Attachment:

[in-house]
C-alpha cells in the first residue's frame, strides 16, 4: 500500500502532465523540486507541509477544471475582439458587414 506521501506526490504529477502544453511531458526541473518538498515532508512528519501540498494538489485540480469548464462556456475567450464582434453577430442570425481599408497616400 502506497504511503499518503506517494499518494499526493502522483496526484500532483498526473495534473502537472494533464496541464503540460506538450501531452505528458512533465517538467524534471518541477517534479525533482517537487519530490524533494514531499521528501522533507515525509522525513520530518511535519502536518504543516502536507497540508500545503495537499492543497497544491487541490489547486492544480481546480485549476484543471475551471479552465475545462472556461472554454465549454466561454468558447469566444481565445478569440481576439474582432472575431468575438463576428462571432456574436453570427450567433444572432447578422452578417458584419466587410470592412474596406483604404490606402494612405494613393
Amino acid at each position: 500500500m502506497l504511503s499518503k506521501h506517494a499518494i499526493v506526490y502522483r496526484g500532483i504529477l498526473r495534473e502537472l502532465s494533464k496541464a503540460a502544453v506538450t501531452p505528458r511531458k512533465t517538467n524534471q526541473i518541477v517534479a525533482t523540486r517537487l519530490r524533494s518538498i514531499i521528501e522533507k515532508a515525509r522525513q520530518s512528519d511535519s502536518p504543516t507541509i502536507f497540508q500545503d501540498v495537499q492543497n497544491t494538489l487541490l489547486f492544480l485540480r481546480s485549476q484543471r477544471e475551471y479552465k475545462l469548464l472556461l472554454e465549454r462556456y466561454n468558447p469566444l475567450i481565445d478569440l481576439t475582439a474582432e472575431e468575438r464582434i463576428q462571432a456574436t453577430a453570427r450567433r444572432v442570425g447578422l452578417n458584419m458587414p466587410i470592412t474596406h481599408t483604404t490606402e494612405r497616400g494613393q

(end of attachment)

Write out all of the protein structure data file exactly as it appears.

[in-house]
C-alpha cells in the first residue's frame, strides 16, 4: 500500500502532465523540486507541509477544471475582439458587414 506521501506526490504529477502544453511531458526541473518538498515532508512528519501540498494538489485540480469548464462556456475567450464582434453577430442570425481599408497616400 502506497504511503499518503506517494499518494499526493502522483496526484500532483498526473495534473502537472494533464496541464503540460506538450501531452505528458512533465517538467524534471518541477517534479525533482517537487519530490524533494514531499521528501522533507515525509522525513520530518511535519502536518504543516502536507497540508500545503495537499492543497497544491487541490489547486492544480481546480485549476484543471475551471479552465475545462472556461472554454465549454466561454468558447469566444481565445478569440481576439474582432472575431468575438463576428462571432456574436453570427450567433444572432447578422452578417458584419466587410470592412474596406483604404490606402494612405494613393
Amino acid at each position: 500500500m502506497l504511503s499518503k506521501h506517494a499518494i499526493v506526490y502522483r496526484g500532483i504529477l498526473r495534473e502537472l502532465s494533464k496541464a503540460a502544453v506538450t501531452p505528458r511531458k512533465t517538467n524534471q526541473i518541477v517534479a525533482t523540486r517537487l519530490r524533494s518538498i514531499i521528501e522533507k515532508a515525509r522525513q520530518s512528519d511535519s502536518p504543516t507541509i502536507f497540508q500545503d501540498v495537499q492543497n497544491t494538489l487541490l489547486f492544480l485540480r481546480s485549476q484543471r477544471e475551471y479552465k475545462l469548464l472556461l472554454e465549454r462556456y466561454n468558447p469566444l475567450i481565445d478569440l481576439t475582439a474582432e472575431e468575438r464582434i463576428q462571432a456574436t453577430a453570427r450567433r444572432v442570425g447578422l452578417n458584419m458587414p466587410i470592412t474596406h481599408t483604404t490606402e494612405r497616400g494613393q